What Your Kids Learn from Your Marriage


What Your Kids Learn from Your Marriage
Like it or not kids can learn alot from relationships they witness first hand- including yours.


By Relationship Coach, Nancy Pina, for GalTime.com


parenting the way you want

Have you heard parents say in amazement, “I sound just like my Mom (or Dad)”!

The words that made them want to flee the room as a child seem to flow right out of their own mouths as parents.

Instinctively, kids can pinpoint hot spots and become the sandpaper to old hurts.

As a relationship coach, I believe preparation is key to teaching a better way. It is wise to address individual hot buttons early in love when looking ahead to marriage and raising a family.

Bringing those issues out into the open will reduce its emotional punch when those thorns rise to the surface through your future kids.

It's Generational

My experience shows that generational cycles grow stronger, not weaker in one’s children. We are all designed to find soul fulfillment in our sense of belonging, worthiness and competency. It is your ability as a future parent to have the capacity to communicate and instill this sense of wholeness.

Related: How to Be The Best Role Model For Your Child

You can read all kinds of parenting books, but without a solid foundation, you will be unable to write emotionally healthy scripts for them. What you will do is fall back on what is already programmed in your mind from your formative years. What is in your subconscious mind cannot be totally erased; but you can rewrite your truths to make those go-to reactions a distant memory.

As a couple, it is important to be united in the way to raise your family. Those communicated messages will have a huge influence on your kids future success, happiness and emotional stability.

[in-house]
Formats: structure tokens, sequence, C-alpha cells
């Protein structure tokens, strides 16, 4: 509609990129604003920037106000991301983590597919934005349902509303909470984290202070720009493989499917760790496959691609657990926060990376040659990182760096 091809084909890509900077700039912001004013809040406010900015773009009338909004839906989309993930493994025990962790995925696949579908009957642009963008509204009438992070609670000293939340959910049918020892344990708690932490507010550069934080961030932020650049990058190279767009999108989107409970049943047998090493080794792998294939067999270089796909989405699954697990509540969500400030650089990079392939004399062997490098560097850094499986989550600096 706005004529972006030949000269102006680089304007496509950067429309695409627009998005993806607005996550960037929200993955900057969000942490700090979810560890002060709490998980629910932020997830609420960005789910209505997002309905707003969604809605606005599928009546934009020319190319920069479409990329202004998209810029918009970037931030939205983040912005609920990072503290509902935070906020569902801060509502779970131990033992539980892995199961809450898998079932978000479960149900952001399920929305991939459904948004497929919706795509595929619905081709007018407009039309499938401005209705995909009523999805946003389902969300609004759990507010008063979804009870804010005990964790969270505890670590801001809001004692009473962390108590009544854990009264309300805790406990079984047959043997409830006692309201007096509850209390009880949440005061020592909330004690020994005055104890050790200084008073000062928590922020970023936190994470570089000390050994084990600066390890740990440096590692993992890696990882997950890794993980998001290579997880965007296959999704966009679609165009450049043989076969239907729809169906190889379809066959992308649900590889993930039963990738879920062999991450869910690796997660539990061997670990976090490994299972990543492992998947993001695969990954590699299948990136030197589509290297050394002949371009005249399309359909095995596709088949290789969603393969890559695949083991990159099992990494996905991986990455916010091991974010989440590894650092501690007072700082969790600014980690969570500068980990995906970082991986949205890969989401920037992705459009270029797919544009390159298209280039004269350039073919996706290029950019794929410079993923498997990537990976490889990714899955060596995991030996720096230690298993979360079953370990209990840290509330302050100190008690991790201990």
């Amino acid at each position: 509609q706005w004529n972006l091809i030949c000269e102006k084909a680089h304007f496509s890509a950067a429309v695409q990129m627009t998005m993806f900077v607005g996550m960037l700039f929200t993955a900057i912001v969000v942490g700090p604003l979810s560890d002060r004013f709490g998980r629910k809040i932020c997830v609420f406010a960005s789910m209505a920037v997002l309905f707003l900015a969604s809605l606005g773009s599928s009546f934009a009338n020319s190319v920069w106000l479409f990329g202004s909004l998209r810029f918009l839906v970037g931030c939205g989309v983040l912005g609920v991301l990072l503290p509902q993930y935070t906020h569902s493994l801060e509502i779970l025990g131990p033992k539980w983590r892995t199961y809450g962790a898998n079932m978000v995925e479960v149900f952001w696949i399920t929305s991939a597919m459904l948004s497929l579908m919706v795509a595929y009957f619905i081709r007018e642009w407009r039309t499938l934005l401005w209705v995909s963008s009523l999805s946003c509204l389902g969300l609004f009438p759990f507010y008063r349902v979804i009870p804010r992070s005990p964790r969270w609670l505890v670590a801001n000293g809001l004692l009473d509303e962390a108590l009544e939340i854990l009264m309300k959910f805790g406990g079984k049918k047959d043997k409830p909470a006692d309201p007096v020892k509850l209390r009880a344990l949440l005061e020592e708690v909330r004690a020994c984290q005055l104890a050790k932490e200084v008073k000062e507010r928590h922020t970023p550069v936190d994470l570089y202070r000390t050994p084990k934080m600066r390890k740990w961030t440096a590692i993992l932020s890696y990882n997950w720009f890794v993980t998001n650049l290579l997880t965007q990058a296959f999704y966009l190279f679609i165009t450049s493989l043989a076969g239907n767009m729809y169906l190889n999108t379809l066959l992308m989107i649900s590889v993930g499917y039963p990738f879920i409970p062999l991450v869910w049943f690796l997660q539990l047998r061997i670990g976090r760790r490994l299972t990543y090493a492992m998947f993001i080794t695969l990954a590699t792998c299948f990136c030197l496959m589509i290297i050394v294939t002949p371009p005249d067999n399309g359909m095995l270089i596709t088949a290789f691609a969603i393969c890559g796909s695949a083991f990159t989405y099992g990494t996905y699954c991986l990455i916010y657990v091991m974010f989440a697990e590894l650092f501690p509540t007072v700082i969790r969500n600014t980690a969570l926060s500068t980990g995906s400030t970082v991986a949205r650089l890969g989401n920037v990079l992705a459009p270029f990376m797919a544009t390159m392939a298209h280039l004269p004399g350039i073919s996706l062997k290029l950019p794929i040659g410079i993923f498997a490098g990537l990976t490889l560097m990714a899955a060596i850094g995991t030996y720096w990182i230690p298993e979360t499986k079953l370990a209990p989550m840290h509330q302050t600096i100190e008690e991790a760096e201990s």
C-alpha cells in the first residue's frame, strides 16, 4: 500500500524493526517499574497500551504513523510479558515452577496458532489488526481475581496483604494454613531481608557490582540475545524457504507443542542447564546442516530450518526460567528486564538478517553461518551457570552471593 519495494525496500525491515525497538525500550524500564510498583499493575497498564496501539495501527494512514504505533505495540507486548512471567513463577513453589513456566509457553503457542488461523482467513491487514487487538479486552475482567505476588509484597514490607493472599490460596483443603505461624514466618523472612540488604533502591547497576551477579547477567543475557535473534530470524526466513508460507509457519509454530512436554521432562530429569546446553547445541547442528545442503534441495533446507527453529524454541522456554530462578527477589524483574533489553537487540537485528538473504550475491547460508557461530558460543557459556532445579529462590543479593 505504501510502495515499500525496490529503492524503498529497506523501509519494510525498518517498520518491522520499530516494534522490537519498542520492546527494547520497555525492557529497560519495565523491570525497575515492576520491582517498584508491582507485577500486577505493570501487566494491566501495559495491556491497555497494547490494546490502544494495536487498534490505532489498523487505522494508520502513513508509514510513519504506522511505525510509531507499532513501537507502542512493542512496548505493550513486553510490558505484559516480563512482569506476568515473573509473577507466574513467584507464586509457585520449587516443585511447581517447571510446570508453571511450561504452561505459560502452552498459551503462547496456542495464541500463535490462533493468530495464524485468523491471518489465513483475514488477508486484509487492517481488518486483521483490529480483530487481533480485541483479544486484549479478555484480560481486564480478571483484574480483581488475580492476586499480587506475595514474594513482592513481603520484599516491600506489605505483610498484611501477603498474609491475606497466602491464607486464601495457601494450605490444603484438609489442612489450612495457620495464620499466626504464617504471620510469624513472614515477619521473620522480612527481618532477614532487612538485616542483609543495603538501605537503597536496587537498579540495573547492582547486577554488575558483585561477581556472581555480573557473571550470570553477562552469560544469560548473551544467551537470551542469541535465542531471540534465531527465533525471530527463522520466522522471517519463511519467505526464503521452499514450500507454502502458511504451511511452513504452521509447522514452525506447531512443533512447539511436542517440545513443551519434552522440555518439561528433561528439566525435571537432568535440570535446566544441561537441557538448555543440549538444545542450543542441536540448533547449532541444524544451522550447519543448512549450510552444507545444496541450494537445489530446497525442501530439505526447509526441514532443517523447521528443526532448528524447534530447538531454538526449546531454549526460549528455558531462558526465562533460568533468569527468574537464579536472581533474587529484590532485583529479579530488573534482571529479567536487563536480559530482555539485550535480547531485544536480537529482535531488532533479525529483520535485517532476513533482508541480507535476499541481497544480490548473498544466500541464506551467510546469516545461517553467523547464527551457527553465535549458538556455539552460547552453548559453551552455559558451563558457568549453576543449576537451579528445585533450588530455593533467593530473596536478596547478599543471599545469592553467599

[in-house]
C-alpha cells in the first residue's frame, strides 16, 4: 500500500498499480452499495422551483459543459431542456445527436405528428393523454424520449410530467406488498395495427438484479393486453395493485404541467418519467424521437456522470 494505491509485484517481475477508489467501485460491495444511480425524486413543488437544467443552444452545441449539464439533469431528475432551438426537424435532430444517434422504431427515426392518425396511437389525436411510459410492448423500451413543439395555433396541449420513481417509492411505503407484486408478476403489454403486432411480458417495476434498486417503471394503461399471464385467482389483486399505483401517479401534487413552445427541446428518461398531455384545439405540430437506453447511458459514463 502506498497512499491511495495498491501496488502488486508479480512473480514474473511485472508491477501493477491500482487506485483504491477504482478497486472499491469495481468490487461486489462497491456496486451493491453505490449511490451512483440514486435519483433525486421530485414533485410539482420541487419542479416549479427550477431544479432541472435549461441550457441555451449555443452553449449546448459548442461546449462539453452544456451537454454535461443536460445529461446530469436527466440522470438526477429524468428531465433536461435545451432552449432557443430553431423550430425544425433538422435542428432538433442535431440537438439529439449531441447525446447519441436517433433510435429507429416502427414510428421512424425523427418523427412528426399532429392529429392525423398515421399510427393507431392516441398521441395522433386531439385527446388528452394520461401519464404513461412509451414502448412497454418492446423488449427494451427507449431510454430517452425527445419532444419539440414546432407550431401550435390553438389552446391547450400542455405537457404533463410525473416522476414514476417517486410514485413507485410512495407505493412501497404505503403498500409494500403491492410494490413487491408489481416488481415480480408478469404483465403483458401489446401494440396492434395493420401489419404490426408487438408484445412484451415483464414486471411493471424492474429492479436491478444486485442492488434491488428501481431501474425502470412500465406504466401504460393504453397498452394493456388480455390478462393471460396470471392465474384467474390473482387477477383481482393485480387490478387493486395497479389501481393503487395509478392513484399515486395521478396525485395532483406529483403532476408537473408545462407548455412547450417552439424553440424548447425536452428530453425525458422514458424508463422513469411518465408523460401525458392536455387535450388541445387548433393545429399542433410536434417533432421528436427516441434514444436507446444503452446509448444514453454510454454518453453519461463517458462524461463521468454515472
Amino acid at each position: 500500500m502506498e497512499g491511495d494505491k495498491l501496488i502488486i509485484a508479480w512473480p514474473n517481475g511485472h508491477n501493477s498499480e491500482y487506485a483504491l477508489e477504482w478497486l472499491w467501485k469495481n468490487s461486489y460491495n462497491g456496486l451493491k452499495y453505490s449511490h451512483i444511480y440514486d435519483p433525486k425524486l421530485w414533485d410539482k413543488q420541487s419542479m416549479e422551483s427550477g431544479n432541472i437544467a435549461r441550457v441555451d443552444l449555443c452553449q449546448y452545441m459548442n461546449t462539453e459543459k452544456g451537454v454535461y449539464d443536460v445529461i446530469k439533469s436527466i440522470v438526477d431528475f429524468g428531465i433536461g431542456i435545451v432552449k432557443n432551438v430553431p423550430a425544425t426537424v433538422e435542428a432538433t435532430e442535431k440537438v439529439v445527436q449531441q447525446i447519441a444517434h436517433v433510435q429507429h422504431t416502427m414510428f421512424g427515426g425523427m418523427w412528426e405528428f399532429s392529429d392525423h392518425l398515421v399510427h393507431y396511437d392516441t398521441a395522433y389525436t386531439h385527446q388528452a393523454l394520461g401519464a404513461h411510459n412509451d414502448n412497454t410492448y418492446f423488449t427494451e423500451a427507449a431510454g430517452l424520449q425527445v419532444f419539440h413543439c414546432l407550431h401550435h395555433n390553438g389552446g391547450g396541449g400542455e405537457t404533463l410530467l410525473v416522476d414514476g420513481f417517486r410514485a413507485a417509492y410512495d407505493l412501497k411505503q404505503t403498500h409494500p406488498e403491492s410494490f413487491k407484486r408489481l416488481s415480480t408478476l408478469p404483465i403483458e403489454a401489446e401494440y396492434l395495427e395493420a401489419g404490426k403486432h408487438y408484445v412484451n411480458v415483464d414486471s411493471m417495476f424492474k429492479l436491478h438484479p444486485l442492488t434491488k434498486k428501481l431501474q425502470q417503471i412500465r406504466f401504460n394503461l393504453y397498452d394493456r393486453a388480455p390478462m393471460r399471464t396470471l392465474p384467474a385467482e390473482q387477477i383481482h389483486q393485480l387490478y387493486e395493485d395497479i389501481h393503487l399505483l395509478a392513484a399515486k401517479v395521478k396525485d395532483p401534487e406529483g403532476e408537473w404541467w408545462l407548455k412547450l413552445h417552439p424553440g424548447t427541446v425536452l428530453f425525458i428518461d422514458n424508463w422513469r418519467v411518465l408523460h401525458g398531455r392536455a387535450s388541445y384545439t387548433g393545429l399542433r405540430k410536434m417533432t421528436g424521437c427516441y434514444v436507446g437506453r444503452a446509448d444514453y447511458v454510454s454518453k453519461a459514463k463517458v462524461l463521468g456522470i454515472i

The Better Way

Preparing to teach a better way starts with your relationship. Contrary to popular trends, kids are not the center of attention in the family unit. It is important to model the following in your relationship to build their character.

Practicing forgiveness: Learning how to resolve conflict without the drama of punishing each other with long silences and days of tension is paramount in teaching your kids a better way. If you work together to address the real source of disagreements and deepen your understanding of each other, you can show by example the path from conflict to understanding, resolution to deeper love.

Leading a disciplined life: Your children will learn reliability and dependability through your model as a couple. You do not lead an indulgent life in doing whatever you feel like at the moment. Spontaneity, entertainment and pleasure is balanced in a disciplined life, but those are not the primary drivers. Children need stability and structure over entertainment to feel safe and secure.

This article was originally published at . Reprinted with permission.
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